Practical wisdom in management from the religious and philosophical traditions

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Journal of Management Development

ISSN: 0262-1711

Article publication date: 19 July 2011



Lenssen, G., Roosevelt Malloch, T., Cornuel, E. and Kakabadse, A. (2011), "Practical wisdom in management from the religious and philosophical traditions", Journal of Management Development, Vol. 30 No. 7/8.



Emerald Group Publishing Limited

Copyright © 2011, Emerald Group Publishing Limited

Practical wisdom in management from the religious and philosophical traditions

Article Type: Series editorial From: Journal of Management Development, Volume 30, Issue 7/8

Practical wisdom and traditions

The debate on the causes of the financial crisis has focused on global imbalances, market failures and governance failures. It concludes that the “wisdom” of the markets and the rational choices of market actors can no longer be trusted. As a result, more regulation and better incentives are recommended. According to this analysis, the financial-economic system needs better “hardwiring”.

But what about the “softwiring” of the system? What about the quality of judgement, responsibility and stewardship? In management education we need to ask ourselves: what is wise decision-making, what is wise leadership and how do we bring wisdom back into management education? The pursuit of superior knowledge without the pursuit of practical wisdom is incomplete and can cause much damage. We seem to have lost something in our institutions and culture of high modernity.

In this series of special issues we want to explore the value of practical wisdom in management from the religious and philosophical traditions and thereby reconnect with lost treasures.

With the progress of industrialisation and modernity, only reason and knowledge are hailed as the guarantees for human advancement. Ongoing secularisation has led to traditions being considered as seats of backwardness. Aggressive atheism and populist anti-Islam feelings have portrayed all religions as either plain ignorance of scientific progress or even dangerous regressions into intolerance. In the modernist view, all traditions, religious and non-religious, belong in the dustbin of history.

What is lost is the wealth of practical wisdom in these traditions through the proverbs, analects, suras, tales and parables in their writings and readings, reinforced by their oral traditions on how to lead a good life, to act wisely and responsibly, and to pursue both self-fulfilment and the common good. They unveil how we shape the world by the spirit we project on it. From this perspective, the traditions offer a wealth of insights for wise management and inspiring leadership. They provide the spiritual capital for practical wisdom.

The project of rational enlightenment can be considered incomplete and modernity rudderless without a re-connection to the practical wisdom from the religious, spiritual and philosophical traditions.

2 Globalisation and ethics

Globalisation and the global market economy need an ethical framing and a moral compass to be viable, sustainable and equitable. The emergence of a world ethic has been called for to make this happen. But projects on secular world ethics are encountering difficulties because they are often disconnected from the deep-rooted spiritual and philosophical traditions and their cultural context. Such secular projects do not start from these roots and therefore are at risk of remaining superficial and ultimately meaningless.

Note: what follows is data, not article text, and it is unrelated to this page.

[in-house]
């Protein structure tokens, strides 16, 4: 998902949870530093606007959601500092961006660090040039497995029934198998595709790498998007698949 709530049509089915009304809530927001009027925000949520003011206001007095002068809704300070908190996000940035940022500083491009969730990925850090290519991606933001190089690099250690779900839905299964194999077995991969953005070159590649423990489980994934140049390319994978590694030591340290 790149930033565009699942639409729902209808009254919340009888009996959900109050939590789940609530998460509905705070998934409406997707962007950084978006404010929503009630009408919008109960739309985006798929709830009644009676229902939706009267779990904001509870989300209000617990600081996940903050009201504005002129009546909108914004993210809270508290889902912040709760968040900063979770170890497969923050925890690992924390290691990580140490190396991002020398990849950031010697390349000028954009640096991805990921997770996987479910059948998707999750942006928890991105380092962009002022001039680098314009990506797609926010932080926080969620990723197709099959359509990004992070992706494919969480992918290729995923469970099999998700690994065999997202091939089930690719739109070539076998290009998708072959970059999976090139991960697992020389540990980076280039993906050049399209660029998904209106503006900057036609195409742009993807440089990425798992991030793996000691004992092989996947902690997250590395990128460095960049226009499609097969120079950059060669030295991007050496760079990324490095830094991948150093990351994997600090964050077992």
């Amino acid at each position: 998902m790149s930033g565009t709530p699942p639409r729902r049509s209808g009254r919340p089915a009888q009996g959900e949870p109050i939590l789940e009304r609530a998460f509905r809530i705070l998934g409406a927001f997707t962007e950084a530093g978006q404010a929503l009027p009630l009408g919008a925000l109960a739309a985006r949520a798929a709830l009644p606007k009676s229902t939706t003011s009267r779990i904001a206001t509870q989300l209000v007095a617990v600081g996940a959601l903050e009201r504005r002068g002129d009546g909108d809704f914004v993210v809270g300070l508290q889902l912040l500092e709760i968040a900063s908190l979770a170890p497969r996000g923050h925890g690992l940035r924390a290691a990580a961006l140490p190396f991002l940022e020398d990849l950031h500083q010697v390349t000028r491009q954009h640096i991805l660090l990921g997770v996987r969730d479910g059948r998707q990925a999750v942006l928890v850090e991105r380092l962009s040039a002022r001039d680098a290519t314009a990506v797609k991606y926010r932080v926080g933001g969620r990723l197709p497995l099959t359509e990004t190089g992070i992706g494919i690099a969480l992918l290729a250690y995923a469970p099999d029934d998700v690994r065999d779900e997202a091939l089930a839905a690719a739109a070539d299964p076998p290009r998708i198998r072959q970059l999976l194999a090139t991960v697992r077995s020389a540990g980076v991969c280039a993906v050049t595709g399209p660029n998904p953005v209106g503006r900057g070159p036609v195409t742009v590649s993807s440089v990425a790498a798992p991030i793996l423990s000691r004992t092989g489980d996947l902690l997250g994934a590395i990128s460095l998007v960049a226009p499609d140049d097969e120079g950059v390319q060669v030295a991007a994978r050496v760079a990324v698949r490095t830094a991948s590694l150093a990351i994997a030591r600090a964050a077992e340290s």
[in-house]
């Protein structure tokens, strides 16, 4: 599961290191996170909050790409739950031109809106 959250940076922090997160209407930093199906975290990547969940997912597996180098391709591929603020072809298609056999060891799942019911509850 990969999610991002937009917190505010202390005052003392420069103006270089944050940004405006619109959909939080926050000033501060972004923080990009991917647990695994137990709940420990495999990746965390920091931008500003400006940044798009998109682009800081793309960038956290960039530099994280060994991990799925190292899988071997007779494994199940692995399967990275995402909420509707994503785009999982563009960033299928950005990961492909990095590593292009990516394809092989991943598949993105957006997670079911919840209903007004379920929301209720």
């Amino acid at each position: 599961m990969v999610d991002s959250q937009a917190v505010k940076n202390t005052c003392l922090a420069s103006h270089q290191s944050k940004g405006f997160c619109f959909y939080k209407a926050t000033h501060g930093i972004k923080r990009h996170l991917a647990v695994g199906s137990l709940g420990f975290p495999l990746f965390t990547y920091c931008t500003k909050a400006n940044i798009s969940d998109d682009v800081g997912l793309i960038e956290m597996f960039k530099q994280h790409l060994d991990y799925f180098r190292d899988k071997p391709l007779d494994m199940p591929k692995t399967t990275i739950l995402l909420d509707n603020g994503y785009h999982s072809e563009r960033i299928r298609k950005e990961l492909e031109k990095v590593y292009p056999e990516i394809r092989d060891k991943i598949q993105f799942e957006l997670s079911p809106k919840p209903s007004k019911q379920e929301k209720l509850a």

The extreme secularist viewpoint holds that these traditions are connected to dogmatic religions and this renders them divisive, irreconcilable and thus unfit for contributing to such a world ethic. But it is precisely practical wisdom as derived from these traditions which serves as a platform for discovering the common ground between the traditions. It makes the traditions speak to each other in a global society and a global economy. But it starts with an intimate discovery of the traditions in their cultural context.

The Practical Wisdom project embraces modernity (critically), views business and management as forces for the common good, and holds firmly to the belief that commerce and free trade make essential contributions to global peace and stability. It seeks to construct a bridge between the worlds of management and the spiritual and philosophical traditions on a basis of mutual appreciation instead of mutual suspicion.

In September 2009, a conference on “Practical wisdom in the Christian tradition” took place at the Catholic University of Eichstätt-Ingolstadt, co-organised with the University of St Thomas of Minneapolis. A special issue of this journal was published in 2010 reference of the SI.

In June 2010, a conference on “Practical wisdom in the Chinese classical traditions” took place at CEIBS International Business School in Shanghai. The programme of this conference can be found on page 629 of this special issue.

In July 2011, two conferences will be organised and a double special issue will be published in 2012: “Practical wisdom from the Jewish tradition” organised by the Ben-Gurion University of the Negev Guilford Glazer School of Business and Management in Israel, supported by the Mandel Foundation and “Practical wisdom from the Islamic tradition” organised by The Al Akhawayn University School of Business Administration in Morocco.

During the following years conferences will be organised on the Buddhist and Hindu traditions, as well as overall conferences linking the traditions at Yale University and Cambridge University.

For more information contact:

Gilbert LenssenEABIS and Leiden UniversityTheodore Roosevelt MallochYale UniversityEric CornuelEFMD and HEC Andrew KakabadseEABIS and Cranfield University

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